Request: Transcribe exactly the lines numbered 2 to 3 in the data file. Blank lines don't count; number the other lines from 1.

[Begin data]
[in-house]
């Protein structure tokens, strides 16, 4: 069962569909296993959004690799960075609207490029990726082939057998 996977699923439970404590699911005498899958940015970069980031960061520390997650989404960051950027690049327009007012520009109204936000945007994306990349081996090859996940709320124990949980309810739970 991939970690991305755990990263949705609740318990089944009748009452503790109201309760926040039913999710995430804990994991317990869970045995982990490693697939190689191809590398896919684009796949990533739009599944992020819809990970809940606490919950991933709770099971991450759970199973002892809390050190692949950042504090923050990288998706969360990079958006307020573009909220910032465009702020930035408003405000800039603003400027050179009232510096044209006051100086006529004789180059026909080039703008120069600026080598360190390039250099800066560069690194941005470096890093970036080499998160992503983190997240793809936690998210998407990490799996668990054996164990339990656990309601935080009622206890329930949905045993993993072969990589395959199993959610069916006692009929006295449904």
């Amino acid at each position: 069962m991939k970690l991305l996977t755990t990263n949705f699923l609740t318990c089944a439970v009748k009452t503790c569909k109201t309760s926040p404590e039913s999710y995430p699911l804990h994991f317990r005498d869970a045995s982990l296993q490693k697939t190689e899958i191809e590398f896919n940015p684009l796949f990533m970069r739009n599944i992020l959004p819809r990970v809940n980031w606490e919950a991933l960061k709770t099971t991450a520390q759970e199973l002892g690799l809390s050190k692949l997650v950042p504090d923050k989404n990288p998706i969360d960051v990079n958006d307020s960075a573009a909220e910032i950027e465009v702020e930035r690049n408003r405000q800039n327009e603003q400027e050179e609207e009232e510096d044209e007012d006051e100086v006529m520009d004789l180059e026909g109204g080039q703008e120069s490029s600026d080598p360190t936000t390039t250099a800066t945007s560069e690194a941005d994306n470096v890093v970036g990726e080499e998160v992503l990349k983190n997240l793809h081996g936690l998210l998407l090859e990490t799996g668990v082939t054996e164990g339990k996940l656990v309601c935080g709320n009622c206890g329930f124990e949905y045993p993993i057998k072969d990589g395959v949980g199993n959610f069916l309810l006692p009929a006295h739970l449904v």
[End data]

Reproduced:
């Protein structure tokens, strides 16, 4: 069962569909296993959004690799960075609207490029990726082939057998 996977699923439970404590699911005498899958940015970069980031960061520390997650989404960051950027690049327009007012520009109204936000945007994306990349081996090859996940709320124990949980309810739970 991939970690991305755990990263949705609740318990089944009748009452503790109201309760926040039913999710995430804990994991317990869970045995982990490693697939190689191809590398896919684009796949990533739009599944992020819809990970809940606490919950991933709770099971991450759970199973002892809390050190692949950042504090923050990288998706969360990079958006307020573009909220910032465009702020930035408003405000800039603003400027050179009232510096044209006051100086006529004789180059026909080039703008120069600026080598360190390039250099800066560069690194941005470096890093970036080499998160992503983190997240793809936690998210998407990490799996668990054996164990339990656990309601935080009622206890329930949905045993993993072969990589395959199993959610069916006692009929006295449904």
């Amino acid at each position: 069962m991939k970690l991305l996977t755990t990263n949705f699923l609740t318990c089944a439970v009748k009452t503790c569909k109201t309760s926040p404590e039913s999710y995430p699911l804990h994991f317990r005498d869970a045995s982990l296993q490693k697939t190689e899958i191809e590398f896919n940015p684009l796949f990533m970069r739009n599944i992020l959004p819809r990970v809940n980031w606490e919950a991933l960061k709770t099971t991450a520390q759970e199973l002892g690799l809390s050190k692949l997650v950042p504090d923050k989404n990288p998706i969360d960051v990079n958006d307020s960075a573009a909220e910032i950027e465009v702020e930035r690049n408003r405000q800039n327009e603003q400027e050179e609207e009232e510096d044209e007012d006051e100086v006529m520009d004789l180059e026909g109204g080039q703008e120069s490029s600026d080598p360190t936000t390039t250099a800066t945007s560069e690194a941005d994306n470096v890093v970036g990726e080499e998160v992503l990349k983190n997240l793809h081996g936690l998210l998407l090859e990490t799996g668990v082939t054996e164990g339990k996940l656990v309601c935080g709320n009622c206890g329930f124990e949905y045993p993993i057998k072969d990589g395959v949980g199993n959610f069916l309810l006692p009929a006295h739970l449904v």